Dr. Goodword’s Language Blog

In a Pickle over Pickles

My old friend Richard Brockhaus long ago asked this question. Thank heaven he didn’t ask me his favorite question, the one he submitted to Saturday Night Live where it was read on a show: “What was Captain Hook’s name before he lost his hand?” That would have placed me in a pickle.

“We’re in a real pickle now” Sam says to Frodo. In my youth, being in a (baseball) rundown was called “being caught in a pickle”. Where does this come from?

In Fayetteville, NC, in the 1950’s to be or get into a pickle simple meant to be or get into a problematic situation. The girls used it more than boys, as I recall. The reason I seldom used it is that I was an interloper from red-neck country, where “step in s–t” was the preferred expression for the same meaning.

All of this, of course, is beside the point. According to most etymologists, the origin of the phrase “to be in a (pretty) pickle” is the Dutch language, where “in de pekel zitten,” “iemand in de pekel laten zitten” has been around for at least 400 years. The word pekel in Dutch can refer to the pickle or the brine that makes pickles. So the lost image is someone sitting in the brine waiting to become a pickle, probably a frightening thing when pickles were first being produced. This usage goes back to 1573, maybe 1562.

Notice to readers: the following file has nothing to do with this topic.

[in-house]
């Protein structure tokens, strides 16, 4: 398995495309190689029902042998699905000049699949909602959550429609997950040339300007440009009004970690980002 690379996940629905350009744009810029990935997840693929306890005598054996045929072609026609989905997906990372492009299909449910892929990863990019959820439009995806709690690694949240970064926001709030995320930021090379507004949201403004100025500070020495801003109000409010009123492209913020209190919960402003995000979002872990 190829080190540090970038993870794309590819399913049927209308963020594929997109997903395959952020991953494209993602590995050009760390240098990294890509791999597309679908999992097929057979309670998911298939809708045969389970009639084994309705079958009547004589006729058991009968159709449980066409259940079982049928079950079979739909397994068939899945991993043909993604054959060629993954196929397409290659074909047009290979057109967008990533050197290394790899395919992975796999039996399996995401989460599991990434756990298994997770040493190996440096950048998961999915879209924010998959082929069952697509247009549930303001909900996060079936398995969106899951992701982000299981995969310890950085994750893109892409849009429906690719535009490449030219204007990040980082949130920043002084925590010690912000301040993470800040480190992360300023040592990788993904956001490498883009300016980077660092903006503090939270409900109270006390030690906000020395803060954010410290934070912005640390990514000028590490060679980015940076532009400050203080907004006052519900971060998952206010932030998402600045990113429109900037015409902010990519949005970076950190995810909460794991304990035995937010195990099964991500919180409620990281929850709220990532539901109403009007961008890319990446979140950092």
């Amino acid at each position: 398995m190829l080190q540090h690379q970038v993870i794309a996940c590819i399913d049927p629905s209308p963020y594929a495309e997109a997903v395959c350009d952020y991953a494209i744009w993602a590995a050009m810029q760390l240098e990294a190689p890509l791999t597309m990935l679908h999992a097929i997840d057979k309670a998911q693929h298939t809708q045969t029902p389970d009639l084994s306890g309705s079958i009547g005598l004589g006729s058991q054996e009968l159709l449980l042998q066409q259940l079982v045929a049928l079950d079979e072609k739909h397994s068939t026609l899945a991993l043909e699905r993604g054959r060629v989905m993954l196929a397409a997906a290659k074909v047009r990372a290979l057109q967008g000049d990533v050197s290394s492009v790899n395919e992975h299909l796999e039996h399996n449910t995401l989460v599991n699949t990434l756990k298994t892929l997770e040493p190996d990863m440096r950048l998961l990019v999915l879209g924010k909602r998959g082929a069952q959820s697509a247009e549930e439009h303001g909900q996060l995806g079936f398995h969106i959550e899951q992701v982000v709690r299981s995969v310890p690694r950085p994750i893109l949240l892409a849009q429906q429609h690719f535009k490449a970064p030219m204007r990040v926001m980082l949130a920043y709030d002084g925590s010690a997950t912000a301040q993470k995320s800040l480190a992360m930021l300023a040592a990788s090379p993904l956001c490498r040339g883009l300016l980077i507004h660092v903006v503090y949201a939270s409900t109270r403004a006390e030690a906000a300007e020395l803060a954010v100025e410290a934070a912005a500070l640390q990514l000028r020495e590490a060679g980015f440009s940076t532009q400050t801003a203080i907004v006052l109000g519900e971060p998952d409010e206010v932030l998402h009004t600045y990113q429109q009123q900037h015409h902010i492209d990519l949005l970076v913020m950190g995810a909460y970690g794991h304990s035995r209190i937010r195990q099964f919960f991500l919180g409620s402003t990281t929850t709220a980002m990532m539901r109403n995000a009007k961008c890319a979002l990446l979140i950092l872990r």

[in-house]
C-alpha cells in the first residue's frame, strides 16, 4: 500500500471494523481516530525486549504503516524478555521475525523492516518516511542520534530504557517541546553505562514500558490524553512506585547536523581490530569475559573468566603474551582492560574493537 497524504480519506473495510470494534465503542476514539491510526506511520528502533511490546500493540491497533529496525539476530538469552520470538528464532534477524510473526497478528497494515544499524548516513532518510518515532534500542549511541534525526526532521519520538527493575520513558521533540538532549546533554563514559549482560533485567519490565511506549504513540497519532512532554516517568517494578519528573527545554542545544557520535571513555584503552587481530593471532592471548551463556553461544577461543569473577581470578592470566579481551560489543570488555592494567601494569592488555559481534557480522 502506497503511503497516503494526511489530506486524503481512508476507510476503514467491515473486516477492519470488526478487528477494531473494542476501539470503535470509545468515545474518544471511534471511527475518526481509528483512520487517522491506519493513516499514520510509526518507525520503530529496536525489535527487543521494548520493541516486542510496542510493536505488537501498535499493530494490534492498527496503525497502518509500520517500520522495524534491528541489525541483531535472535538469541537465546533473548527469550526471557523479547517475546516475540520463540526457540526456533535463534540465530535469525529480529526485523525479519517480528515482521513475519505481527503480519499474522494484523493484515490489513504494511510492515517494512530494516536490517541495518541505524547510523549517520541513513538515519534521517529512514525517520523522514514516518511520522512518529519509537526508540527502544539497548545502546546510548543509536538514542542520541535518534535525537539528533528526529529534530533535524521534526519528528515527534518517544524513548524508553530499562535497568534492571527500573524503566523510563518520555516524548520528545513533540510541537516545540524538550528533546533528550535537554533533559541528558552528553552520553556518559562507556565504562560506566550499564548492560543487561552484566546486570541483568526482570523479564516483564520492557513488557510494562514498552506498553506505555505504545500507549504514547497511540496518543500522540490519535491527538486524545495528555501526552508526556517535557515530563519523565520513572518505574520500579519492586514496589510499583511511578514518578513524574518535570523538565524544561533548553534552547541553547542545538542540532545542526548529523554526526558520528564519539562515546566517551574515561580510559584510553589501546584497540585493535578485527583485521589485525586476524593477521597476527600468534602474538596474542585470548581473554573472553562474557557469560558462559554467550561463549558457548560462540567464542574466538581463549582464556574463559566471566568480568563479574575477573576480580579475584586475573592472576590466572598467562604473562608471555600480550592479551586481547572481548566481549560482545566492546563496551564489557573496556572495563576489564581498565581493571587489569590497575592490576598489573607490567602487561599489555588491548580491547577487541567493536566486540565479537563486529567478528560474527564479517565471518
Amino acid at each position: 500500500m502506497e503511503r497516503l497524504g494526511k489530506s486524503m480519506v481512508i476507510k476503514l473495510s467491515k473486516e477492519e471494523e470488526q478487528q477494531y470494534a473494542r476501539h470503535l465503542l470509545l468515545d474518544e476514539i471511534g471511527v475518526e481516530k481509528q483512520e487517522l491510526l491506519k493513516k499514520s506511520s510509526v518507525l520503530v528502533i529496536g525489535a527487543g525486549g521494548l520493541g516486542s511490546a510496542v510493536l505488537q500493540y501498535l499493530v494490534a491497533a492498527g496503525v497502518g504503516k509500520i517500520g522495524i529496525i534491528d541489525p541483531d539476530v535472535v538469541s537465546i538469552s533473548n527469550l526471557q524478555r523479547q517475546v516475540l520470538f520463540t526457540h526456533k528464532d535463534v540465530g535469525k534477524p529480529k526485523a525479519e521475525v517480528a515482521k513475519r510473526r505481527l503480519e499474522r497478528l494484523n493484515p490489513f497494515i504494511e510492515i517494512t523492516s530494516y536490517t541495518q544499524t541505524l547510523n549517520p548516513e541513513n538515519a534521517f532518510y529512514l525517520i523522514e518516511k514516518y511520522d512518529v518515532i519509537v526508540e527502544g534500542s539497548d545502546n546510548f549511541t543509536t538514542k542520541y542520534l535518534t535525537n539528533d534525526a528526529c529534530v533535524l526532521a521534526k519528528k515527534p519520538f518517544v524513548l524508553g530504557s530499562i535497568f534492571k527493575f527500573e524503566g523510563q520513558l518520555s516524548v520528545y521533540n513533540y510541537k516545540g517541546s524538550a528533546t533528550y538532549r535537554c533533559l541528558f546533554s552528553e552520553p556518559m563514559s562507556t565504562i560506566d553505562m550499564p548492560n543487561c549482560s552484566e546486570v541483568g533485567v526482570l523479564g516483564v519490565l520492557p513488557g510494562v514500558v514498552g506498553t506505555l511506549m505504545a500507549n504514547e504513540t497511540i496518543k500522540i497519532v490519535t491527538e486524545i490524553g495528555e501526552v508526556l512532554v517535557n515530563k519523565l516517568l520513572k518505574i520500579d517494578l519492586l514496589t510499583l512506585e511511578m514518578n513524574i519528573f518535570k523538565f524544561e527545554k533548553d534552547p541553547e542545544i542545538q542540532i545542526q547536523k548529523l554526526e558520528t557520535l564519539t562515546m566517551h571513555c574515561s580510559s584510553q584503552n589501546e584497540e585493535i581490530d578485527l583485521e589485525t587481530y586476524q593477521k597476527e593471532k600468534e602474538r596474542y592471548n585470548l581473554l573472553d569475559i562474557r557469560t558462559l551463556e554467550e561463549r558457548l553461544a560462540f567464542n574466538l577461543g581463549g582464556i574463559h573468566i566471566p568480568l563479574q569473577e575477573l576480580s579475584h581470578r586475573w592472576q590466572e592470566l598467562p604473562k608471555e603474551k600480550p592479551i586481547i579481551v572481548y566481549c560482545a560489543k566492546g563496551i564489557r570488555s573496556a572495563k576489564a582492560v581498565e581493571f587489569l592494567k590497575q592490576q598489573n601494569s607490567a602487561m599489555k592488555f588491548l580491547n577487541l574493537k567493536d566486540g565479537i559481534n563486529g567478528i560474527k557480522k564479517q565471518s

An interesting sidelight not unrelated to the meaning of the phrase: In the same century our British forebears used the phrase “in pickle” inside another phrase: “a rod in pickle”. This harkens back to the time when beating children with a rod no thicker than the thumb just didn’t do the job, so the rod used was left standing in salt brine to move the pain up a notch or two.

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